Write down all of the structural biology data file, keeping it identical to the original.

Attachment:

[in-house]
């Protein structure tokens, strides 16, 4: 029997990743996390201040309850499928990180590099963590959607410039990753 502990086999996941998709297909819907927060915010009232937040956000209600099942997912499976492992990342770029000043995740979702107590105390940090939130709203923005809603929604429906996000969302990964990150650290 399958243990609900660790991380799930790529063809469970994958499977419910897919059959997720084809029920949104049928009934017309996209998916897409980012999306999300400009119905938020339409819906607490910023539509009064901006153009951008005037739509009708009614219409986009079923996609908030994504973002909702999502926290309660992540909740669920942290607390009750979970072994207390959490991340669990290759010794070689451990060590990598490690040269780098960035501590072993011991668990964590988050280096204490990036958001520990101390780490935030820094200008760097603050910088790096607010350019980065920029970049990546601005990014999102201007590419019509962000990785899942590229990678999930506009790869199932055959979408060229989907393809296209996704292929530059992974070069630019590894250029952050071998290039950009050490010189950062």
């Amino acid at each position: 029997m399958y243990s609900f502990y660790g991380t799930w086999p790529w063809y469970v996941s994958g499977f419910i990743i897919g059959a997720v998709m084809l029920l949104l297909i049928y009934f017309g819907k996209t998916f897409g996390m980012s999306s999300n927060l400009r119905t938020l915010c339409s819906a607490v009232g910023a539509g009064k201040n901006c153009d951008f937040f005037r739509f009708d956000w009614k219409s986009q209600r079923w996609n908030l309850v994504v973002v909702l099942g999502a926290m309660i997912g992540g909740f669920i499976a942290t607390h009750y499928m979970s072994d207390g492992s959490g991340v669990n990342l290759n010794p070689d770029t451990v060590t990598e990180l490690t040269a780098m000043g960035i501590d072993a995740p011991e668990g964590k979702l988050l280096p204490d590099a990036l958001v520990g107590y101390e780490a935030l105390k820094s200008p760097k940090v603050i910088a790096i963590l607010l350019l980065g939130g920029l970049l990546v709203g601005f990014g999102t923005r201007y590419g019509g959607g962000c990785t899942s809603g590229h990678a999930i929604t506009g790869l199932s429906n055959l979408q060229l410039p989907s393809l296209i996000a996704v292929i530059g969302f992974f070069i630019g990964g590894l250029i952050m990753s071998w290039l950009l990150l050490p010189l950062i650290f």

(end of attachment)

[in-house]
């Protein structure tokens, strides 16, 4: 029997990743996390201040309850499928990180590099963590959607410039990753 502990086999996941998709297909819907927060915010009232937040956000209600099942997912499976492992990342770029000043995740979702107590105390940090939130709203923005809603929604429906996000969302990964990150650290 399958243990609900660790991380799930790529063809469970994958499977419910897919059959997720084809029920949104049928009934017309996209998916897409980012999306999300400009119905938020339409819906607490910023539509009064901006153009951008005037739509009708009614219409986009079923996609908030994504973002909702999502926290309660992540909740669920942290607390009750979970072994207390959490991340669990290759010794070689451990060590990598490690040269780098960035501590072993011991668990964590988050280096204490990036958001520990101390780490935030820094200008760097603050910088790096607010350019980065920029970049990546601005990014999102201007590419019509962000990785899942590229990678999930506009790869199932055959979408060229989907393809296209996704292929530059992974070069630019590894250029952050071998290039950009050490010189950062």
């Amino acid at each position: 029997m399958y243990s609900f502990y660790g991380t799930w086999p790529w063809y469970v996941s994958g499977f419910i990743i897919g059959a997720v998709m084809l029920l949104l297909i049928y009934f017309g819907k996209t998916f897409g996390m980012s999306s999300n927060l400009r119905t938020l915010c339409s819906a607490v009232g910023a539509g009064k201040n901006c153009d951008f937040f005037r739509f009708d956000w009614k219409s986009q209600r079923w996609n908030l309850v994504v973002v909702l099942g999502a926290m309660i997912g992540g909740f669920i499976a942290t607390h009750y499928m979970s072994d207390g492992s959490g991340v669990n990342l290759n010794p070689d770029t451990v060590t990598e990180l490690t040269a780098m000043g960035i501590d072993a995740p011991e668990g964590k979702l988050l280096p204490d590099a990036l958001v520990g107590y101390e780490a935030l105390k820094s200008p760097k940090v603050i910088a790096i963590l607010l350019l980065g939130g920029l970049l990546v709203g601005f990014g999102t923005r201007y590419g019509g959607g962000c990785t899942s809603g590229h990678a999930i929604t506009g790869l199932s429906n055959l979408q060229l410039p989907s393809l296209i996000a996704v292929i530059g969302f992974f070069i630019g990964g590894l250029i952050m990753s071998w290039l950009l990150l050490p010189l950062i650290f």